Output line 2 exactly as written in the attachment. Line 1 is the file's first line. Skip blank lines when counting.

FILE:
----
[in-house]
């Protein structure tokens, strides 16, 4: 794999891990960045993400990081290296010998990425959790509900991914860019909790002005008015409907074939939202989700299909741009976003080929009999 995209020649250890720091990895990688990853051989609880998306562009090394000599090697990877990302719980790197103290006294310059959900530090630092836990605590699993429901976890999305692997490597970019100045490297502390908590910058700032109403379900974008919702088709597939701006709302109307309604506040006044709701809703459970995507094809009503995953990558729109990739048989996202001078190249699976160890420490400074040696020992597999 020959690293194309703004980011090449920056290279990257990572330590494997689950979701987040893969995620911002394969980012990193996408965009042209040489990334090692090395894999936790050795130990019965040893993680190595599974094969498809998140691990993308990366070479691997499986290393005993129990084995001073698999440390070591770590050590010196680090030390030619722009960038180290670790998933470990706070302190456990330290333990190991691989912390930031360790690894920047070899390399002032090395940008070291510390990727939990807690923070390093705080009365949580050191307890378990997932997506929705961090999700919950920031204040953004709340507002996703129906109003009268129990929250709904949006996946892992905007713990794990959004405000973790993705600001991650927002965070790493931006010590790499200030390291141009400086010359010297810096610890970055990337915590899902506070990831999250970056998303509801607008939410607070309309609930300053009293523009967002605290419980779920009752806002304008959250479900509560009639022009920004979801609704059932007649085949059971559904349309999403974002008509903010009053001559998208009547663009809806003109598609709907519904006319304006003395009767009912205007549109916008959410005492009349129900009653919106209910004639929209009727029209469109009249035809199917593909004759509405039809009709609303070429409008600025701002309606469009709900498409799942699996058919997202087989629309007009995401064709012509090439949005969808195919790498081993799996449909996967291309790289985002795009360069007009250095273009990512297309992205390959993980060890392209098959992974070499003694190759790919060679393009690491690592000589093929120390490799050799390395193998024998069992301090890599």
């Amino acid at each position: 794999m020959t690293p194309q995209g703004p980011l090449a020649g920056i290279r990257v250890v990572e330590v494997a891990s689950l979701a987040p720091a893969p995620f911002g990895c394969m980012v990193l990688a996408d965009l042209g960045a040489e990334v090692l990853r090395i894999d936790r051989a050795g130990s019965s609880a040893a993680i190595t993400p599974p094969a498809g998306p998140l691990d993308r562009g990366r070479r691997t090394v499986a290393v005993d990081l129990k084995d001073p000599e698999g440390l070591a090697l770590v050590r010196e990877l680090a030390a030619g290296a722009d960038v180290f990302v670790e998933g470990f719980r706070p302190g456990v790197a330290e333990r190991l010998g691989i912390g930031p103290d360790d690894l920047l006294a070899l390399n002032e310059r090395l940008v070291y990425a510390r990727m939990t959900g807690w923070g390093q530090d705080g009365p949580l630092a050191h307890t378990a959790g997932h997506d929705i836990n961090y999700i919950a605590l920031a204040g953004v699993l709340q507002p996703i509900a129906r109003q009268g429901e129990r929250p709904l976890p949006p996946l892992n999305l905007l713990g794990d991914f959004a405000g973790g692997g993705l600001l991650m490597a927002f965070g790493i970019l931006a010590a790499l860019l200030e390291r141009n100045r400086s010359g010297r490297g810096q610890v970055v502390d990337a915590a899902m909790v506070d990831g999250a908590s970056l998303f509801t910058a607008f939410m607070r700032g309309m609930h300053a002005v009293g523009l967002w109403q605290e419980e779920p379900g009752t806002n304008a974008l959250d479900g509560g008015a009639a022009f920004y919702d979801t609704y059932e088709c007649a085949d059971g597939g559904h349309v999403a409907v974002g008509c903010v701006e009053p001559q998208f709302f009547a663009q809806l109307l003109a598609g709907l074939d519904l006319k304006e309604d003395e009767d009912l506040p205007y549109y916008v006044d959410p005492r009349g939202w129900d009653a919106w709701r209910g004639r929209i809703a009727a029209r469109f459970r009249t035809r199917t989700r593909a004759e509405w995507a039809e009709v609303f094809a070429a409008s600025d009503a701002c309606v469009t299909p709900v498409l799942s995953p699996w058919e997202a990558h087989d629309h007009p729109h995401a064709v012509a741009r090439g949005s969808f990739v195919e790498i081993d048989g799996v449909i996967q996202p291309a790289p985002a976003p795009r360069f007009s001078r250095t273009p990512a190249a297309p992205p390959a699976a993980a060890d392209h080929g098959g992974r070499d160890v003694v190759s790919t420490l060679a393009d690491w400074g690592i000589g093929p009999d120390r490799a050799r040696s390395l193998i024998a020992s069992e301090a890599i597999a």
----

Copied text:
């Protein structure tokens, strides 16, 4: 794999891990960045993400990081290296010998990425959790509900991914860019909790002005008015409907074939939202989700299909741009976003080929009999 995209020649250890720091990895990688990853051989609880998306562009090394000599090697990877990302719980790197103290006294310059959900530090630092836990605590699993429901976890999305692997490597970019100045490297502390908590910058700032109403379900974008919702088709597939701006709302109307309604506040006044709701809703459970995507094809009503995953990558729109990739048989996202001078190249699976160890420490400074040696020992597999 020959690293194309703004980011090449920056290279990257990572330590494997689950979701987040893969995620911002394969980012990193996408965009042209040489990334090692090395894999936790050795130990019965040893993680190595599974094969498809998140691990993308990366070479691997499986290393005993129990084995001073698999440390070591770590050590010196680090030390030619722009960038180290670790998933470990706070302190456990330290333990190991691989912390930031360790690894920047070899390399002032090395940008070291510390990727939990807690923070390093705080009365949580050191307890378990997932997506929705961090999700919950920031204040953004709340507002996703129906109003009268129990929250709904949006996946892992905007713990794990959004405000973790993705600001991650927002965070790493931006010590790499200030390291141009400086010359010297810096610890970055990337915590899902506070990831999250970056998303509801607008939410607070309309609930300053009293523009967002605290419980779920009752806002304008959250479900509560009639022009920004979801609704059932007649085949059971559904349309999403974002008509903010009053001559998208009547663009809806003109598609709907519904006319304006003395009767009912205007549109916008959410005492009349129900009653919106209910004639929209009727029209469109009249035809199917593909004759509405039809009709609303070429409008600025701002309606469009709900498409799942699996058919997202087989629309007009995401064709012509090439949005969808195919790498081993799996449909996967291309790289985002795009360069007009250095273009990512297309992205390959993980060890392209098959992974070499003694190759790919060679393009690491690592000589093929120390490799050799390395193998024998069992301090890599």